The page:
Thoothukudi Sterlite Copper Plant Workers, Families Appeal To Tamil Nadu Chief Minister For Resumption Of Operations

Thoothukudi Sterlite Copper Plant Workers, Families Appeal To Tamil Nadu Chief Minister For Resumption Of OperationsThe Sterlite Copper plant in Thoothukudi. 
Snapshot
  • The closure of Thoothukudi Sterlite Copper Plant has caused immense misery to the employees and their families. They are now seeking intervention of Tamil Nadu Chief Minister Edappadi K Palaniswami to reopen the plant.

Demanding immediate opening of the Thoothukudi Sterlite Copper Plant, over 6,000 petitions were submitted by the plant’s employees and their families to the Tamil Nadu Chief Minister’s special sell yesterday (13 August).

In all, 6,360 petitions were submitted seeking resumption of operations at the copper plant, owned by UK-based Vedanta Resources, in physical as well as digital forms. While the physical petitions were submitted at the collector’s office in Thoothukudi, the electronic petitions were sent by email to the Chief Minister’s special office.

The employees are becoming increasingly concerned over their financial situation since the plant was ordered close by the Tamil Nadu government on 28 May 2018 after protests demanding that the unit be shut, for allegedly causing pollution, turned violent.

In the violence that occurred on 22 May, 13 people died in police firing.

The Madras High Court reserved its judgement on 8 January this year on a petition from Vedanta against the Tamil Nadu government’s closure order.

The High Court took up Vedanta’s petition after the Supreme Court asked the firm to move the High Court in March 2019 while striking down a National Green Tribunal order asking the state government to allow the copper plant to operate.

In their petition to Tamil Nadu Chief Minister Edappadi K Palaniswami, the employees pointed out at the role of vested interests in the closure of the copper plant.

They said ever since the plant was closed, the country had become a net importer of copper despite having the capacity to meet domestic demand.

Minister of Mines Prahlad Joshi told Parliament in February this year that India had become a net importer of copper for the first time in the last two decades. He said copper imports more than doubled in 2018-19 fiscal to 92,990 tonnes against 44,245 tonnes the previous year.

The imports resulted in the expenditure of $605.20 million precious foreign exchange and another $684.02 million was spent during the April-September period of 2019-20 financial year.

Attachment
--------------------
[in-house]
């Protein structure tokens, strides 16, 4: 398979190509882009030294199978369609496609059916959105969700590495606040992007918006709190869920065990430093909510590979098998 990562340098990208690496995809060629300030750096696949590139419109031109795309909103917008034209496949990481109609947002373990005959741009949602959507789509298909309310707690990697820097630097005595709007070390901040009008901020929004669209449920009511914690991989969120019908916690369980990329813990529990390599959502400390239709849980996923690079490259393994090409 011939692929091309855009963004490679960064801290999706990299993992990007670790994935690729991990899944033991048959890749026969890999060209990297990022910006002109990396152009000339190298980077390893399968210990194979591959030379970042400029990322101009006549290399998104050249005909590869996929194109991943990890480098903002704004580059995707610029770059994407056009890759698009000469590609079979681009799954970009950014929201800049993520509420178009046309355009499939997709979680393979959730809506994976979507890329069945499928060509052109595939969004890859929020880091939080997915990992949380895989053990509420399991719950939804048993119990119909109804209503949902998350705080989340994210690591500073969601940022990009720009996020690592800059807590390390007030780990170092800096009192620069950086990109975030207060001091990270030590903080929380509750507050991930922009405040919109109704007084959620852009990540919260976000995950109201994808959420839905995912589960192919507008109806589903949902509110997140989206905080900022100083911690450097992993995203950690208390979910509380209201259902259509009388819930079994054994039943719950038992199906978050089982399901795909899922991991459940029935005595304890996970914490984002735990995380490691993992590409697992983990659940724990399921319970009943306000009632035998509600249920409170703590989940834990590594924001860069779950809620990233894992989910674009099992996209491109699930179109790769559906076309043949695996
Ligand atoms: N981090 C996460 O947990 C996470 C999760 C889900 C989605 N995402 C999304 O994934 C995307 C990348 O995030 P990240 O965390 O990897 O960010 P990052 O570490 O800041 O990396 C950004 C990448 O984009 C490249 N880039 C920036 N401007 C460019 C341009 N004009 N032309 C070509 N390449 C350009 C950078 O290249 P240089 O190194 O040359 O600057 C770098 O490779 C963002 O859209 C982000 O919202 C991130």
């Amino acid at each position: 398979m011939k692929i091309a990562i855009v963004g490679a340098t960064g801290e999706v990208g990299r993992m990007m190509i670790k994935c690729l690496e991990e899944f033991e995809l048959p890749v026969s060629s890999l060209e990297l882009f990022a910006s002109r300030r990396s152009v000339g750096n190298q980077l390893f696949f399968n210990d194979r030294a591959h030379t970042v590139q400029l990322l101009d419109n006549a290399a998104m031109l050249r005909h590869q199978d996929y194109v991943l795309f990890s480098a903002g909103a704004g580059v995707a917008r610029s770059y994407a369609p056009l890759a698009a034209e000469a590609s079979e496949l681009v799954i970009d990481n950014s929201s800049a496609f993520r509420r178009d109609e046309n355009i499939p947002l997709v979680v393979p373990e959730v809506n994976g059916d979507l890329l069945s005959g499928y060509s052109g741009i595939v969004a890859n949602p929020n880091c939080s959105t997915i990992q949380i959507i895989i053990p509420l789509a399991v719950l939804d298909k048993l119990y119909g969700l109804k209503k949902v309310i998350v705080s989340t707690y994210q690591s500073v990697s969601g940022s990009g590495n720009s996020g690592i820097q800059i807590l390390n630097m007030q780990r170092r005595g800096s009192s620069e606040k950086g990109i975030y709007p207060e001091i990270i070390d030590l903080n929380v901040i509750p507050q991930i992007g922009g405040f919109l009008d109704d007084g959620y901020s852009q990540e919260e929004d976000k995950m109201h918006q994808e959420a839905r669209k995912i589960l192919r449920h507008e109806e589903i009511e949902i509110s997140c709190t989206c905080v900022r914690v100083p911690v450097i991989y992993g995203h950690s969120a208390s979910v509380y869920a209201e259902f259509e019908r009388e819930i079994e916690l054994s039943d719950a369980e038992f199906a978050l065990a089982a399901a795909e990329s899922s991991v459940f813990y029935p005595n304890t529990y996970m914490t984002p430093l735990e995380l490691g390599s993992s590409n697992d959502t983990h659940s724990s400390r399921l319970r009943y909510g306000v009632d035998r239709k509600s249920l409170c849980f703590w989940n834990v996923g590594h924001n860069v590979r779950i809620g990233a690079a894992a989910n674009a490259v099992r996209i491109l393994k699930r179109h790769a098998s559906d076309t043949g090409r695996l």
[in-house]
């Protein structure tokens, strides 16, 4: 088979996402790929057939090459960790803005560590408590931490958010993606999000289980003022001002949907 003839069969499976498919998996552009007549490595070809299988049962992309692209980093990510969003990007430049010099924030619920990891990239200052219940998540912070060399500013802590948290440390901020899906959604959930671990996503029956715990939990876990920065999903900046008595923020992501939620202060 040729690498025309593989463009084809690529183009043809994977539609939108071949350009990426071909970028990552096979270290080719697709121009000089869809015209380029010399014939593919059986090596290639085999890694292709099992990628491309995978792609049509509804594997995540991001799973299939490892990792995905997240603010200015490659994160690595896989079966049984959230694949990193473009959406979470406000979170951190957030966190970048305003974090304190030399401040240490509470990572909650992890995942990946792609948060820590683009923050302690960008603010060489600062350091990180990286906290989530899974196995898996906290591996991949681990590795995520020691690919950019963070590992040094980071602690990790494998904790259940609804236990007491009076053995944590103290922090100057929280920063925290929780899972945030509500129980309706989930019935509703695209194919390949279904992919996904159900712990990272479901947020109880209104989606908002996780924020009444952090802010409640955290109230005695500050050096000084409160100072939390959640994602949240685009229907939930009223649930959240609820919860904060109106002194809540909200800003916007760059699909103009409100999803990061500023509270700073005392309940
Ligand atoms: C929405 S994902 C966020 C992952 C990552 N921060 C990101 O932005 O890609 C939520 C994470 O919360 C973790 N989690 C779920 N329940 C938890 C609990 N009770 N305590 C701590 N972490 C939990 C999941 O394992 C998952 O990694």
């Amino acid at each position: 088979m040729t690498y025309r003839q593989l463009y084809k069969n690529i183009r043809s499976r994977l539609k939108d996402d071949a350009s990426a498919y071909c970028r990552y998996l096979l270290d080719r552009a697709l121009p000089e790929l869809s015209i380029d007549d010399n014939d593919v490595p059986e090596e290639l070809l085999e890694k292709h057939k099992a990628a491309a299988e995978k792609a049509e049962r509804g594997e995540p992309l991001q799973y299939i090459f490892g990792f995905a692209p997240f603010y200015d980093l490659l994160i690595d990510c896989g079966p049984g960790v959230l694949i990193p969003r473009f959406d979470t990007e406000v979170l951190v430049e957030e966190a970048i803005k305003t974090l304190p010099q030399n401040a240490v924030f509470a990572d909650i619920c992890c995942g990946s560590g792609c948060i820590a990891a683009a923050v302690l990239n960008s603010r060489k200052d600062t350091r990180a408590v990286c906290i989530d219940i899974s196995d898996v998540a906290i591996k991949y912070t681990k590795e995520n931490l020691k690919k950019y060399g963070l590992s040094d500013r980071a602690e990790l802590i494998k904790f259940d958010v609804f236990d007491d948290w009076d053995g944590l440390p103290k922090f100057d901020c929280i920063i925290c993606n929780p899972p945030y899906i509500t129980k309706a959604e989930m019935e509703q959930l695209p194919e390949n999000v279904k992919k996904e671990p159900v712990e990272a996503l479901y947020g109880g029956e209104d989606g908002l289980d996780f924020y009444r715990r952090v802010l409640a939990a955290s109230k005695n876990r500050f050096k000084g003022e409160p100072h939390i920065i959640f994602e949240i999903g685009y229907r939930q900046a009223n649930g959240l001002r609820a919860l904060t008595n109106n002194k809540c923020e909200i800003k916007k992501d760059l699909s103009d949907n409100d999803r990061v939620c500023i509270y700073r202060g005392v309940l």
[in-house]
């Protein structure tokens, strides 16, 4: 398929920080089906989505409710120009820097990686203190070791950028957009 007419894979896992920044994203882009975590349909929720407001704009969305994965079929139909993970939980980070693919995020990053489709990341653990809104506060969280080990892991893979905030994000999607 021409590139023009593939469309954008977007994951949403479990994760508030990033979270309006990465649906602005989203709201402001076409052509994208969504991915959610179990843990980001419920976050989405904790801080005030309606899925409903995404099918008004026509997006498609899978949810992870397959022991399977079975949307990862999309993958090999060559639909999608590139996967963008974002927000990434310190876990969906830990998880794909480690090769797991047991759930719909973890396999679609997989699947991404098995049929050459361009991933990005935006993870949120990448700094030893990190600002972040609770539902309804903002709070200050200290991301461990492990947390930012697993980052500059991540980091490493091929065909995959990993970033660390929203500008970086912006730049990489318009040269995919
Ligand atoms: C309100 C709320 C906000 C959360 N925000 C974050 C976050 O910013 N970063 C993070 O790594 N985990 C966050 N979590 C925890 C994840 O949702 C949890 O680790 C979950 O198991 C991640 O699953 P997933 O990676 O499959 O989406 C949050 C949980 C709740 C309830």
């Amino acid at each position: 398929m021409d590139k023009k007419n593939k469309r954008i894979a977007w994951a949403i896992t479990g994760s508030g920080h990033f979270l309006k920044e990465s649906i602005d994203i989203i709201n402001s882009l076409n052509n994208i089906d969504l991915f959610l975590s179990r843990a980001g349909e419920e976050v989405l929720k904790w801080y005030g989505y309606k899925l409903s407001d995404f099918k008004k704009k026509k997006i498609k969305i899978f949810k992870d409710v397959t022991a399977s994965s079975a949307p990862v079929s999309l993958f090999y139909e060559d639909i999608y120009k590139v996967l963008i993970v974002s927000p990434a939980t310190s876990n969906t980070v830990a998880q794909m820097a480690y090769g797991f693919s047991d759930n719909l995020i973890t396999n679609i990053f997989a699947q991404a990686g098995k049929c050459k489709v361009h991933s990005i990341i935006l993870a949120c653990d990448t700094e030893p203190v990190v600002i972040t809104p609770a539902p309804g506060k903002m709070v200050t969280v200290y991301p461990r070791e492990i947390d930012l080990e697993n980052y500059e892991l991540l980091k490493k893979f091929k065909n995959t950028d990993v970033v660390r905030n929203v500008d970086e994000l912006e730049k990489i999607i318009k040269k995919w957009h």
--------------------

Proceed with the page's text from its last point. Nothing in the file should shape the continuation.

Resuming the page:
The closure of the copper plant has benefited Pakistan immensely as its exports of the non-ferrous metal to China increased 400 per cent in terms of value since May 2018.

The employees said that thousands of people including those who got indirect employment from the copper plant had been affected by the closure. The lives of their families had been left in despair, they said.

The Sterlite plant offered direct employment to 4,000 people and indirect employment to 20,000. The closure of the unit since May 2018 has led to a ripple effect on the industrial city’s economy.

Sterlite operations led to the infusion of over Rs 600 crore every year in the Thoothukudi district’s economy. But the closure of the plant has led to the financial situation being affected.

The appeals by the employees come on the heels of similar petitions submitted by local contractors and industrial suppliers associations, self-help groups, and representatives of a group comprising people from all religions in the last couple of months.

In addition, leaders of panchayats from five villages near the copper plant have also sought the resumption of Sterlite’s operations.

In fact, the plea made by one of the leaders who belonged to the Dravida Munnetra Kazhagam (DMK), which favoured the plant’s closure, led to some anti-Sterlite activists demanding his removal on the grounds that he took up a private company’s case.

The DMK leader, however, justified his representation saying that he chose to go by the wishes of his panchayat’s people.

Petitions to the state government for the resumpiton of the copper plant have increased ever since the outbreak of the novel coronavirus pandemic as it has affected even normal life.

In view of the prolonged closure, the employees have suffered wage cuts in October last year and January this year. Vedanta is now contemplating to lay them off.

So far, over 1.75 lakh petitions have been sent to the Chief Minister’s special cell seeking the opening of the copper plant.

In June this year, Vedanta Resources chairman Anil Agarwal wrote a letter to Prime Minister Narendra Modi pointing out to the huge losses the country has been suffering from the closure of the copper plant.

Even if the copper plant were to get permission to resume operations, it will take at least three months to get it on stream as maintenance operations have to be carried out to get the plant in shape.

M.R. Subramani is Executive Editor, Swarajya. He tweets @mrsubramani

Comments

Latest Articles

    Artboard 4Created with Sketch.